We have several exciting research studies that are under way. For HER2-positive disease, we have a neoadjuvant study, [the phase 2 neoHIP trial (NCT03747120), which is looking at the addition of pembrolizumab [Keytruda] to neoadjuvant HER2-directed therapy. What we’ve learned from the triple-negative experience with immune therapy is that the earlier you apply these strategies, the more likely they are to be successful. Preclinically, there’ are a lot of data showing tremendous synergy between trastuzumab and checkpoint blockade.
neoHIP is looking at paclitaxel with trastuzumab and pertuzumab [Perjeta] as the standard of care vs that same regimen with the addition of pembrolizumab, and [we are] looking at the effect on pathologic complete response.
Historically, we have categorized breast cancer into 3 different buckets: hormone receptor (HR) positive, triple negative, or HER2 positive, and [HER2 low represents] a new bucket that transcends those historical conventions. It’s interesting to note that about 40% to 50% of breast cancers are HER2 low, and by HER2 low, we typically mean immunohistochemistry [IHC] 1+, or IHC 2+ or in-situ hybridization [ISH] negative. About 50% of HR-positive, and about one-third of TNBC [cases], are defined by this HER2-low category.
Recently, we’ve seen successful drug development in the ADC space. [These are] drugs that can target these HER2-low tumors, and what makes them particularly interesting is this bystander effect, where [the ADCs] get released into the neighboring area and can fill cells that are completely biologically different. That’s 1 of the incredible potential implications of these novel ADCs.
Immunotherapy has completely changed the landscape for patients with TNBC. The checkpoint blockade drug pembrolizumab is now FDA approved in the early-stage and the first-line metastatic TNBC settings. In the early-stage setting, the phase 3 KEYNOTE-522 trial [NCT03036488] randomized patients to receive neoadjuvant chemotherapy with or without pembrolizumab, and for those who were randomized to the pembrolizumab arm, they continued to receive pembrolizumab for 9 cycles in the adjuvant setting.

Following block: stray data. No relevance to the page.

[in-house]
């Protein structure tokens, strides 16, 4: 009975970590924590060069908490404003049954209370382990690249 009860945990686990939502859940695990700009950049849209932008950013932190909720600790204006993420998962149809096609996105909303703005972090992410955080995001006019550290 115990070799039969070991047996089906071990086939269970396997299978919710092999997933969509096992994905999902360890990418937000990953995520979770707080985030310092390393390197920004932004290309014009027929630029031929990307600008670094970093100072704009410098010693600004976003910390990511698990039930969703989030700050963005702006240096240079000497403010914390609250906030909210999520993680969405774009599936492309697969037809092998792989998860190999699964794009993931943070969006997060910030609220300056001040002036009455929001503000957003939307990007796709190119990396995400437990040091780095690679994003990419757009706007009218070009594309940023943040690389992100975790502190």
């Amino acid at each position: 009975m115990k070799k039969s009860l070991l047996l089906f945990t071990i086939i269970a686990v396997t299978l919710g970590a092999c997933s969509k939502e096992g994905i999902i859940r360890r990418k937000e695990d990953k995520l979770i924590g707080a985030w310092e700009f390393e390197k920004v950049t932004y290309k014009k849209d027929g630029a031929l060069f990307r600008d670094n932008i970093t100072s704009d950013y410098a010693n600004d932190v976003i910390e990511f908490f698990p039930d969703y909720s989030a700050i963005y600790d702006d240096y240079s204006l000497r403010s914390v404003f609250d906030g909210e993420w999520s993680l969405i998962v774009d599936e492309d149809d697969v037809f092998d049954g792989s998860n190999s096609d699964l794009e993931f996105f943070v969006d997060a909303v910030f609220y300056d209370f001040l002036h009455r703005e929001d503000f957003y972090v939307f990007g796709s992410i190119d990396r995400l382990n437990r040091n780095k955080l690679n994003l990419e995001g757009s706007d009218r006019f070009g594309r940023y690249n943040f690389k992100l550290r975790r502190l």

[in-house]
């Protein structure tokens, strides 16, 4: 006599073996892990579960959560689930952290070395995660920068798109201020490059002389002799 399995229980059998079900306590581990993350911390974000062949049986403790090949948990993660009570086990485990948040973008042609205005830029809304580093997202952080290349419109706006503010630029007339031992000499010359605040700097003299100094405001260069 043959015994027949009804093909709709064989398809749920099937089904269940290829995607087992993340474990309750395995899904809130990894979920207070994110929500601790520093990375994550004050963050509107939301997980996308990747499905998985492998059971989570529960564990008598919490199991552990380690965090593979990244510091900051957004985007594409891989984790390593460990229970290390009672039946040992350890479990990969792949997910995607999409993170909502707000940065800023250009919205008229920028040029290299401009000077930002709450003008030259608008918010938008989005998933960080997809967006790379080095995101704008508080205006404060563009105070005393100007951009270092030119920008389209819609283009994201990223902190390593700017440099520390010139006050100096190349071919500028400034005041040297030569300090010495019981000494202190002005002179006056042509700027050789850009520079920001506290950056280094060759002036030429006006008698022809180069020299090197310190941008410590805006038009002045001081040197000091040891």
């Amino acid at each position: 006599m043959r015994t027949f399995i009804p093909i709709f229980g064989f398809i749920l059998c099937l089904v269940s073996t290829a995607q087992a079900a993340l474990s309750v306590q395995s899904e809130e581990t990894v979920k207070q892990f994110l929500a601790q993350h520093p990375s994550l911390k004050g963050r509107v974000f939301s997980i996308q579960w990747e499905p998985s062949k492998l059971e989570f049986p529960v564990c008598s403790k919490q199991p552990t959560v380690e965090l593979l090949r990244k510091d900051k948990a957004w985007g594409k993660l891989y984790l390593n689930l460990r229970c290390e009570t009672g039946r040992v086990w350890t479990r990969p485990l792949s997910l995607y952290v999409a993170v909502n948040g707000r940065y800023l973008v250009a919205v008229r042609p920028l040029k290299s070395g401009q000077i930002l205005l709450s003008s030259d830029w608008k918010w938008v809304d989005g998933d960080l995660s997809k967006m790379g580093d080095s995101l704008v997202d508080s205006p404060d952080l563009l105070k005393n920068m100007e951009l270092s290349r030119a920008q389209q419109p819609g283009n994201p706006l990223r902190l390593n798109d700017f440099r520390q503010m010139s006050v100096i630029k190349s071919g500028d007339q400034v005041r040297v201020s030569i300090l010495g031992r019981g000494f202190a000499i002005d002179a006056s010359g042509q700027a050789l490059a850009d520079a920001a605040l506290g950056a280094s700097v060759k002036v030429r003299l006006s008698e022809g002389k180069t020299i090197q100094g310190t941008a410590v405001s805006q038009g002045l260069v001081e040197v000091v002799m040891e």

The addition of pembrolizumab to neoadjuvant chemotherapy improved EFS by 7.7% as early as 3 years. [That was] an almost 8% improvement in cure rates in this very high-risk population, which is an unprecedented observation. That [regimen] became a standard of care.
In the metastatic setting, the phase 3 KEYNOTE-355 trial [NCT02819518] randomized patients to receive first-line chemotherapy of physician’s choice, with or without pembrolizumab, and the addition of pembrolizumab to that chemotherapy backbone of physician’s choice improved overall survival [OS] by 7 months. Historically, [patients with] metastatic TNBC have had an average survival of 12 to 18 months, so to see a further improvement of 7 months in that setting is particularly impactful.
It’s an incredible time of hope. We have had an unprecedented number of drugs approved by the FDA for the treatment of patients with breast cancer in recent years. That’s because of unprecedented improvements in the things that we care about, that our patients care about, which is namely improvements in cure rates in the curative-intent setting and improvements in OS in the metastatic setting. It is an exciting time to be treating patients with breast cancer.